Although tunneling distances are not great, the contractor has deployed 10 TBMs "as the only way to de-link the station construction from the tunnel drives and produce a realistic … construction program," explains Klados.
Herrenknecht is supplying six of the 6.6-m-dia VDTBMs and two EPBs. The company made the first VDTBM substantially in Germany and the rest in its Chinese facilities, says Klados. The remaining two EPBs came from the Zhengzhou plant of China Railway Tunnelling Equipment Co. Ltd.
Tunneling started late last May; the first Chinese EPB broke through on Dec. 24, followed shortly by the second. The first two VDTBMs have since completed their 1.2-km-long twin drives and the remaining four are still in play. Herrenknecht's two EPBs have yet to start.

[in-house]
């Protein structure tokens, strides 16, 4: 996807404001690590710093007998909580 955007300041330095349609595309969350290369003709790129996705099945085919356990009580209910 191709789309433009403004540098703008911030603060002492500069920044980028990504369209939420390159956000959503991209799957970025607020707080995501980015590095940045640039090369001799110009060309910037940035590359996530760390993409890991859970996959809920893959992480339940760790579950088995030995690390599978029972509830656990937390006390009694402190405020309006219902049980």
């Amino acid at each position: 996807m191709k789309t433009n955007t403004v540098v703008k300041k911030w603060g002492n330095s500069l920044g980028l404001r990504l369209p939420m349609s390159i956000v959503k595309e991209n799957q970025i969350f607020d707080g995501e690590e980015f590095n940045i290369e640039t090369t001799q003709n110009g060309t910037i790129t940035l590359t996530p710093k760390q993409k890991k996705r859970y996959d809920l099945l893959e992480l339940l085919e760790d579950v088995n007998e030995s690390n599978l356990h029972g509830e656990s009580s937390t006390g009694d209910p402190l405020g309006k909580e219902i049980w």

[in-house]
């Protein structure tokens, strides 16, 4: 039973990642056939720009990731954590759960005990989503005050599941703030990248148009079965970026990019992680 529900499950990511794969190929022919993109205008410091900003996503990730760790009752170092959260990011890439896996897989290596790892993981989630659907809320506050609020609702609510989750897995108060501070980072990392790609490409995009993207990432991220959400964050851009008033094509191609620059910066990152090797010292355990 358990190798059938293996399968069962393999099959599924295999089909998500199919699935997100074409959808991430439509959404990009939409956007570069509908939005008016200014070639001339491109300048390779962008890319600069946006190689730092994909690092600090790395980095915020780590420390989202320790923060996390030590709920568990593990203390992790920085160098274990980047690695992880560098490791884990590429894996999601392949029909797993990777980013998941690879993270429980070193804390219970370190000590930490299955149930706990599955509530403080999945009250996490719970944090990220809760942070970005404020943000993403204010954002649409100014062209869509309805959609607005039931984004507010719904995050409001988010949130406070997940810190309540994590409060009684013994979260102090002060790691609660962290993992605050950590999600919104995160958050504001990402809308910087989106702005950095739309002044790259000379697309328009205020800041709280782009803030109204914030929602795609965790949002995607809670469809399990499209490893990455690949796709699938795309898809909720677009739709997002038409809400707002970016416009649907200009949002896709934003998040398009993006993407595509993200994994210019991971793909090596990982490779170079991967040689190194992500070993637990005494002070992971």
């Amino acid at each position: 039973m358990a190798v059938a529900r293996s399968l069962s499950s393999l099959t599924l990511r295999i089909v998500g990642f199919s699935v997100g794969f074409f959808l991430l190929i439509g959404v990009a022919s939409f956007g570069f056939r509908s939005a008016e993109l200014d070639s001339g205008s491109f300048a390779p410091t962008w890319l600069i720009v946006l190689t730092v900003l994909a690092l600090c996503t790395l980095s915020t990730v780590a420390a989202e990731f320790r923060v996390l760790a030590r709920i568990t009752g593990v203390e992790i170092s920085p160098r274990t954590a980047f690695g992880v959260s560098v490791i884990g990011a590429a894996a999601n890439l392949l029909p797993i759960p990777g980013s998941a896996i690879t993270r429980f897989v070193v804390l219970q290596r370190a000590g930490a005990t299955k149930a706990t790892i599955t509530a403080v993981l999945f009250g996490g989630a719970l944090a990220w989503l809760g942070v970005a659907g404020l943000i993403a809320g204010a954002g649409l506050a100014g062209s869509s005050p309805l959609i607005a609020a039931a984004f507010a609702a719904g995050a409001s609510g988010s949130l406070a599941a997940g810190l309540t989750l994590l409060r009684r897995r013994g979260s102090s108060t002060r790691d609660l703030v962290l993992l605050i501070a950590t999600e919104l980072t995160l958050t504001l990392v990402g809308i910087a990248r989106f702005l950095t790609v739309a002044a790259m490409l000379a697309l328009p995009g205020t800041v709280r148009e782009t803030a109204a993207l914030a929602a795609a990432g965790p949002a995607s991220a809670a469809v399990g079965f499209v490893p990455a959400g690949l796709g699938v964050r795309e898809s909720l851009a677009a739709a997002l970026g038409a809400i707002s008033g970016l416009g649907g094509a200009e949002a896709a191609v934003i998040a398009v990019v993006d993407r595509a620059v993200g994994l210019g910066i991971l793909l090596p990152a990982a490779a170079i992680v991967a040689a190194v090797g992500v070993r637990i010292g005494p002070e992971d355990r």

With TBMs advancing at, on average, 70 m a week and tunneling nearly half done, the project team seems pleased with the technology. For karstic limestone, the variable-density machine is the "TBM of choice," Parks says.
The system "increases the envelope where TBMs can be used without major ground-treatment works prior to tunnelling," adds Klados, who anticipates the project's final breakthrough in mid-2015.